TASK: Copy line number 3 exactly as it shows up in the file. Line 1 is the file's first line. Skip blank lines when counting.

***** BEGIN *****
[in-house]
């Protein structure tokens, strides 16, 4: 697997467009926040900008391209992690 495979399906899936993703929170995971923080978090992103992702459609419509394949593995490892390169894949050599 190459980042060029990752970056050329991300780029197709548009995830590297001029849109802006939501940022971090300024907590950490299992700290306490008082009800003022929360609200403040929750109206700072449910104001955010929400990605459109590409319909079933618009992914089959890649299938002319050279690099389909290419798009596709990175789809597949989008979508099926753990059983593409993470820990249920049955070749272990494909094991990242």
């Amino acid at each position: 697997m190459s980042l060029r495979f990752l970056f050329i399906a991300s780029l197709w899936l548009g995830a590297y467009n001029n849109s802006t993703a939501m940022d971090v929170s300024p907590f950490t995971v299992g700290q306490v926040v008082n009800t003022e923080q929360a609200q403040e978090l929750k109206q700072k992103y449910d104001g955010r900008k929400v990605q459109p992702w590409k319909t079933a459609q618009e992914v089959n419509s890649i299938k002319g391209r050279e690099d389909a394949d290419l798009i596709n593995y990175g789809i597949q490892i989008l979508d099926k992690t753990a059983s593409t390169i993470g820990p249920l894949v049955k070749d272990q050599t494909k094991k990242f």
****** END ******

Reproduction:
């Amino acid at each position: 697997m190459s980042l060029r495979f990752l970056f050329i399906a991300s780029l197709w899936l548009g995830a590297y467009n001029n849109s802006t993703a939501m940022d971090v929170s300024p907590f950490t995971v299992g700290q306490v926040v008082n009800t003022e923080q929360a609200q403040e978090l929750k109206q700072k992103y449910d104001g955010r900008k929400v990605q459109p992702w590409k319909t079933a459609q618009e992914v089959n419509s890649i299938k002319g391209r050279e690099d389909a394949d290419l798009i596709n593995y990175g789809i597949q490892i989008l979508d099926k992690t753990a059983s593409t390169i993470g820990p249920l894949v049955k070749d272990q050599t494909k094991k990242f």